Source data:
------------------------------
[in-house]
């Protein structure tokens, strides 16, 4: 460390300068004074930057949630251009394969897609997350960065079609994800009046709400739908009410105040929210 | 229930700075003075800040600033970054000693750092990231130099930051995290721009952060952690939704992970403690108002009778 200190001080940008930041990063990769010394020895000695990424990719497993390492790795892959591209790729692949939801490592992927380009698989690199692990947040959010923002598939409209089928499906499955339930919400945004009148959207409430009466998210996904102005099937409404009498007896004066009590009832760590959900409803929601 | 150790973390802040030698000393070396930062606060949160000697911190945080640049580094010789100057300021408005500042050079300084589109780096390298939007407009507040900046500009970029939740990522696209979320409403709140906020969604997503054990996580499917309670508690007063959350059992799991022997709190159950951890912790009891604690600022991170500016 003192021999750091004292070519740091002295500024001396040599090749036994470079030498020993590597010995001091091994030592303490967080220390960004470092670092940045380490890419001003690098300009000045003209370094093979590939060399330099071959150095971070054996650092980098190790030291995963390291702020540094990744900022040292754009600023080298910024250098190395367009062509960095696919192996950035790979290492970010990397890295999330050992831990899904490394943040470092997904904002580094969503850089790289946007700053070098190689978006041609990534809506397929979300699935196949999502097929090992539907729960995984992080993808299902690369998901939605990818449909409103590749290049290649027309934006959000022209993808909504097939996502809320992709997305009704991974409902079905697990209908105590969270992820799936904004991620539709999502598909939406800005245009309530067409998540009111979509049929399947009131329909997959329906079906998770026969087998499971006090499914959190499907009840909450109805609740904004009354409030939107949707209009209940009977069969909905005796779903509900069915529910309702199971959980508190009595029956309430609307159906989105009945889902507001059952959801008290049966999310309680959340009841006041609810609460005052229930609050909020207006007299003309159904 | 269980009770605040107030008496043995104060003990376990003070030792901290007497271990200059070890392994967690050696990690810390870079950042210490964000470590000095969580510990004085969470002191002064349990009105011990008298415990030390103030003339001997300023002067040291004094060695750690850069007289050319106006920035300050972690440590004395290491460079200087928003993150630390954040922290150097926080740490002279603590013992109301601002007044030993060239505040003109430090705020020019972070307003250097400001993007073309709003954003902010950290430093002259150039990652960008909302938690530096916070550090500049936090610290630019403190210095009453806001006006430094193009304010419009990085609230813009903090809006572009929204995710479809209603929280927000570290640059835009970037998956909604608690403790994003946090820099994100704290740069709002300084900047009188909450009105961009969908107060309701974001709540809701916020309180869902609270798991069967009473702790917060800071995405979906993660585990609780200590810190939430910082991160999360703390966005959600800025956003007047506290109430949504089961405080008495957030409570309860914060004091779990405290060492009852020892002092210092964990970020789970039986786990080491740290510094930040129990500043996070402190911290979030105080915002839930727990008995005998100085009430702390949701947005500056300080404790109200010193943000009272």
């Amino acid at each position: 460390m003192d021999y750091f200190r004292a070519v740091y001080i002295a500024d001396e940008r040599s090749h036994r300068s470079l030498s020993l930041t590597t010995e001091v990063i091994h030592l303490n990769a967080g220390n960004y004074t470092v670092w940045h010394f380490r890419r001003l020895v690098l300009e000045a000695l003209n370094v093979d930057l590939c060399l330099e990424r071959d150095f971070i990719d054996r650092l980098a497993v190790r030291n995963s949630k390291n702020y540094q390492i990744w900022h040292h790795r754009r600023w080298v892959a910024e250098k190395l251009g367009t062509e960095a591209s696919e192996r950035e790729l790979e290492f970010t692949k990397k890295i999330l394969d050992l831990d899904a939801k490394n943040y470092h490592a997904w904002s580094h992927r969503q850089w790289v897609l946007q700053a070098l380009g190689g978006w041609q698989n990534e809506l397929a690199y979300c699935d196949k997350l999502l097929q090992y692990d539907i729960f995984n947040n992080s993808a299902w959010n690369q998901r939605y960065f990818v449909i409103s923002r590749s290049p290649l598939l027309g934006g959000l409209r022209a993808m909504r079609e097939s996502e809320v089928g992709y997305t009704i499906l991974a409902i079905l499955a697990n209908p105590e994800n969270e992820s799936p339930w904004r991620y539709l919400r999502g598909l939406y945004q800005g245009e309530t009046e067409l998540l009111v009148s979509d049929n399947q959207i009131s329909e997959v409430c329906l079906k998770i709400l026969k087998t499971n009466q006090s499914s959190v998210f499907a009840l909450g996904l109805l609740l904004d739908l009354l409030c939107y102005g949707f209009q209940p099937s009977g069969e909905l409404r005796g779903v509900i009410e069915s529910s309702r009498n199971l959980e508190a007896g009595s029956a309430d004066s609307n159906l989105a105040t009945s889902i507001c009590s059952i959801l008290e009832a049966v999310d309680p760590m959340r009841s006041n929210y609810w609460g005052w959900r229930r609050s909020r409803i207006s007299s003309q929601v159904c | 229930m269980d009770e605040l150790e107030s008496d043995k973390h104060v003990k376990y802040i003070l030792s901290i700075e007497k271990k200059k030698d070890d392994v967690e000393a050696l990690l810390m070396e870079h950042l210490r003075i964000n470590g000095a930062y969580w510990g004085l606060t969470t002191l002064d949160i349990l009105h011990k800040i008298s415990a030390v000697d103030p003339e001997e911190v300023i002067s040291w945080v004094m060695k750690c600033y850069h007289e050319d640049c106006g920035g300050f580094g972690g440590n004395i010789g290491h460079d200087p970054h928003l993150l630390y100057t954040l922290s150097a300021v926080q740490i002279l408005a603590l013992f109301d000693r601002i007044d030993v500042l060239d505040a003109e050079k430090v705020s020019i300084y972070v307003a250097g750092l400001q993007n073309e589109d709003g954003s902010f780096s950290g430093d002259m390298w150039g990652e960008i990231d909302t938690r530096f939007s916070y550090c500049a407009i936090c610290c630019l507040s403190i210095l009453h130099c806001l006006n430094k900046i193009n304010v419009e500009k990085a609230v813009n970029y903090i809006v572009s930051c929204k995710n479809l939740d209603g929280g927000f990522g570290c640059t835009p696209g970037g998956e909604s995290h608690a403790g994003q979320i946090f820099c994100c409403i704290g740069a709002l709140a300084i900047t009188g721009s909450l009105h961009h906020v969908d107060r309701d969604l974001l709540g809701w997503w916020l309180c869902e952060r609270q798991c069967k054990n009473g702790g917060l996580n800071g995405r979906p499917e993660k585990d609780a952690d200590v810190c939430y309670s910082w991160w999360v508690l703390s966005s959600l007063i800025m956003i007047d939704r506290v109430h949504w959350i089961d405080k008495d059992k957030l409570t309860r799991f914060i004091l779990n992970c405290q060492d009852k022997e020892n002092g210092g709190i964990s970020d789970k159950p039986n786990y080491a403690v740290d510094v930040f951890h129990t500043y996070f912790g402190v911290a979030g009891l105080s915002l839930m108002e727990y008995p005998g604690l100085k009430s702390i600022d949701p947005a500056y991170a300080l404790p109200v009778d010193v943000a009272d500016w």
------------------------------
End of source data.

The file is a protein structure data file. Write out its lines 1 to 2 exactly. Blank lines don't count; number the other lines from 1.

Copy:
[in-house]
């Protein structure tokens, strides 16, 4: 460390300068004074930057949630251009394969897609997350960065079609994800009046709400739908009410105040929210 | 229930700075003075800040600033970054000693750092990231130099930051995290721009952060952690939704992970403690108002009778 200190001080940008930041990063990769010394020895000695990424990719497993390492790795892959591209790729692949939801490592992927380009698989690199692990947040959010923002598939409209089928499906499955339930919400945004009148959207409430009466998210996904102005099937409404009498007896004066009590009832760590959900409803929601 | 150790973390802040030698000393070396930062606060949160000697911190945080640049580094010789100057300021408005500042050079300084589109780096390298939007407009507040900046500009970029939740990522696209979320409403709140906020969604997503054990996580499917309670508690007063959350059992799991022997709190159950951890912790009891604690600022991170500016 003192021999750091004292070519740091002295500024001396040599090749036994470079030498020993590597010995001091091994030592303490967080220390960004470092670092940045380490890419001003690098300009000045003209370094093979590939060399330099071959150095971070054996650092980098190790030291995963390291702020540094990744900022040292754009600023080298910024250098190395367009062509960095696919192996950035790979290492970010990397890295999330050992831990899904490394943040470092997904904002580094969503850089790289946007700053070098190689978006041609990534809506397929979300699935196949999502097929090992539907729960995984992080993808299902690369998901939605990818449909409103590749290049290649027309934006959000022209993808909504097939996502809320992709997305009704991974409902079905697990209908105590969270992820799936904004991620539709999502598909939406800005245009309530067409998540009111979509049929399947009131329909997959329906079906998770026969087998499971006090499914959190499907009840909450109805609740904004009354409030939107949707209009209940009977069969909905005796779903509900069915529910309702199971959980508190009595029956309430609307159906989105009945889902507001059952959801008290049966999310309680959340009841006041609810609460005052229930609050909020207006007299003309159904 | 269980009770605040107030008496043995104060003990376990003070030792901290007497271990200059070890392994967690050696990690810390870079950042210490964000470590000095969580510990004085969470002191002064349990009105011990008298415990030390103030003339001997300023002067040291004094060695750690850069007289050319106006920035300050972690440590004395290491460079200087928003993150630390954040922290150097926080740490002279603590013992109301601002007044030993060239505040003109430090705020020019972070307003250097400001993007073309709003954003902010950290430093002259150039990652960008909302938690530096916070550090500049936090610290630019403190210095009453806001006006430094193009304010419009990085609230813009903090809006572009929204995710479809209603929280927000570290640059835009970037998956909604608690403790994003946090820099994100704290740069709002300084900047009188909450009105961009969908107060309701974001709540809701916020309180869902609270798991069967009473702790917060800071995405979906993660585990609780200590810190939430910082991160999360703390966005959600800025956003007047506290109430949504089961405080008495957030409570309860914060004091779990405290060492009852020892002092210092964990970020789970039986786990080491740290510094930040129990500043996070402190911290979030105080915002839930727990008995005998100085009430702390949701947005500056300080404790109200010193943000009272």